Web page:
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Lipa / Lipka / Lipka zielona
(The Green Linden Tree)
In old Slavic mythology, the linden (lipa, as called in all Slavic languages) was considered a sacred tree. Particularly in Poland, many villages are named "Święta Lipka" (or something similar), which literally means "Holy Lime". To this day, the tree is a national emblem of Slovakia, Slovenia, the Czech Republic, and the Serbs. "Lipa" is also the traditional Slavic name for the month of June (Croatian, lipanj) or July (Polish, lipiec, Ukrainian "lypen'/липень"). It is also the root for the German city of Leipzig, taken from the Serbian name, lipsk.
The Croatian currency, kuna, consists of 100 lipa (Tilia). "Lipa" was also a proposed name for Slovenian currency in 1990, however the name "tolar" ultimately prevailed.In the Slavic Orthodox Christian world, limewood was the preferred wood for panel icon painting. The icons by the hand of Andrei Rublev, including the Holy Trinity (Hospitality of Abraham), and The Savior, now in the State Tretyakov Gallery in Moscow, are painted on linden wood. Its wood was chosen for its ability to be sanded very smooth and for its resistance to warping once seasoned.
The village of Święta Lipka, located in northeastern Poland, is known for Poland’s oldest Marian sanctuary, famous for marvels and recoveries. The Baroque church presents a delightful interior with rich décor and a unique 18th-century organ, with moving figurines and bells.
A legend has it that in the 14th century a certain convict sculpted a statuette of the Madonna; delighted by the beauty of his work, the judges decided that he could not be a bad man. In order to show his gratitude for this pardon, he placed his statute of Virgin Mary on a linden tree. A brick stone chapel was soon built around the tree, and the place became famous for its miracles, which attracted lots of pilgrims.
The present church was built by the Jesuits in the 17th century. The Basilica of the Visitation of the Blessed Virgin Mary is one of the finest examples of Baroque architecture in Poland. It is famous for its very rich interior: sculptures, frescos, paintings, gold items, metal craftwork, and a valuable polychrome work which presents scenes from the life of Virgin Mary and the history of the shrine. A linden trunk with a statuette of the Madonna is situated in the place where the holy tree once stood.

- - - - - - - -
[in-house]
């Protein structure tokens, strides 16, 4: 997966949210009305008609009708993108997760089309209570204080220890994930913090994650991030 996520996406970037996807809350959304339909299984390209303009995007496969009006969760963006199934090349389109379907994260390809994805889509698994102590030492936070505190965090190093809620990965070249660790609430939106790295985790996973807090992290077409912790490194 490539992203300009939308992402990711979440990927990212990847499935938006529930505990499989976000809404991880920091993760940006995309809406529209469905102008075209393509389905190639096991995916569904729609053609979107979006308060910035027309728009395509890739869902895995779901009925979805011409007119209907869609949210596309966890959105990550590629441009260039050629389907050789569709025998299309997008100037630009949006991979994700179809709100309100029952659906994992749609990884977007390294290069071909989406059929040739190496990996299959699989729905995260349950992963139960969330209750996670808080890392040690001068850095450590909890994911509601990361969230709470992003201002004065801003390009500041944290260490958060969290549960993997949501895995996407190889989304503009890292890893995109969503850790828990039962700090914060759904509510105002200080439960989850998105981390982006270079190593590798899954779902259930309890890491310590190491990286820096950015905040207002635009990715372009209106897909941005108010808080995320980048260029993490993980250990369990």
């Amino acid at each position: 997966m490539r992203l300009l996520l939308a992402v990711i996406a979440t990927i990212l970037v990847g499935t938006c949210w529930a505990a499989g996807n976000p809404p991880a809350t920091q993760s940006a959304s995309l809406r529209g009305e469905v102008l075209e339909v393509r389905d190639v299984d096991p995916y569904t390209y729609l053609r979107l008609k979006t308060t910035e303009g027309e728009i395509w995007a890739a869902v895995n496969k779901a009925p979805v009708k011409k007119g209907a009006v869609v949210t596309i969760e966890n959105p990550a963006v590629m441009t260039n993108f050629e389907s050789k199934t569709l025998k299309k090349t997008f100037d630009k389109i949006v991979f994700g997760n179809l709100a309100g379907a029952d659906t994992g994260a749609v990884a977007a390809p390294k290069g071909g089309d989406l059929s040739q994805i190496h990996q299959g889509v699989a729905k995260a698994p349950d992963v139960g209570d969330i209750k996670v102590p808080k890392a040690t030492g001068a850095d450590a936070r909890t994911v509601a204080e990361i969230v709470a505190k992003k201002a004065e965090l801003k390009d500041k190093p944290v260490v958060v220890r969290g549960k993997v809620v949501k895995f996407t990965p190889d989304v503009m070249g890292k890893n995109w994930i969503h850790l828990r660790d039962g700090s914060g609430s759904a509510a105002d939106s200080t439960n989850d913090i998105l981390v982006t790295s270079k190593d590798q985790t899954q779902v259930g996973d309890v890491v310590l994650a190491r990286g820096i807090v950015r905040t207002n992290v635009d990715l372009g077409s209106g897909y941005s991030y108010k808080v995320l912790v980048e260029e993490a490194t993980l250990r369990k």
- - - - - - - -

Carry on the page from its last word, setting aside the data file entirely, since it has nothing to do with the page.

A concert of the ‘moving organ’ is a truly unforgettable experience.
Warmińsko-Mazurskie Province, Kętrzyn District
- Source: www.swieta-lipka.pl
Basilica of the Visitation of the Blessed Virgin Mary
Uses of Linden Tree Wood
Linden trees are harvested and their wood is used for furniture, paper pulp, and children's toys. The wood has a dense grain although it is lightweight. Linden wood, also called basswood, is one of the easiest woods to carve because it has a tight grain, is soft, and does not sliver easily. There are many folktales concerning linden across Europe. In Roman and German folklore, the linden tree is seen as the "tree of lovers", and Polish folklore tells that the wood is good protection against both the evil eye and lightning. Linden blossom have been used to make a variety of items including herbal teas and a base for perfumes, as well as being known for producing tiny aromatic flowers that attract many bees that in turn produce a wonderful honey.
Polish folk music was collected in the 19th century by Oskar Kolberg, as part of a wave of Polish national revival. With the coming of the world wars and then the Communist state, folk traditions were oppressed or subsumed into state-approved folk ensembles. The most famous of the state ensembles are Mazowsze and Śląsk, both of which still perform. Though these bands had a regional touch to their output, the overall sound was a homogenized mixture of Polish styles. There were more authentic state-supported groups, such as Słowianki, but the Communist sanitized image of folk music made the whole field seem unhip to young audiences, and many traditions dwindled rapidly.
Polish dance music, especially the mazurka and polonaise, were popularized by Frederick Chopin, and they soon spread across Europe and elsewhere. These are triple time dances, while five-beat forms are more common in the northeast and duple-time dances like the krakowiak come from the south. The polonaise comes from the French word for Polish to identify its origin among the Polish aristocracy, who had adapted the dance from a slower walking dance called chodzony. The polonaise then re-entered the scene and became an integral part of Polish music.
Poland's five national dances
(Mazur, Polonez, Kujawiak, Krakowiak, Oberek), as well as modern dance, contemporary dance and ballet are all widely performed today throughout the Polonia community.
Did you know that...?
Lipa means linden, and Lipiec means July in the Polish language.
The linden tree was once sacred to the goddess of love.
When Christianity arrived, the linden tree became the Blessed Mother's refuge, and at roadside shrines, travelers still pray to her for blessings.
In Warsaw, lindens enliven parks, cemeteries and boulevards.
Lindens attract bees, which are regarded as God's servants. Bees provide mead and honey for the table and beeswax candles for churches. Many churches planted linen trees in their courtyards. At the turn of the fifteenth century, the villagers of Mazowsze passed a law condemning honey thieves and hive vandals to death.
Poles used honey from linden trees to sweeten iced coffee, make krupnik, hot vodka with honey, and bake piernik, a swmiseet honey-spice cake or piernicki, honey-spice cookies. They drank linden tea to ease cold symptoms or tame the nerves.
In some some areas of Poland, the work lipa means "white lies".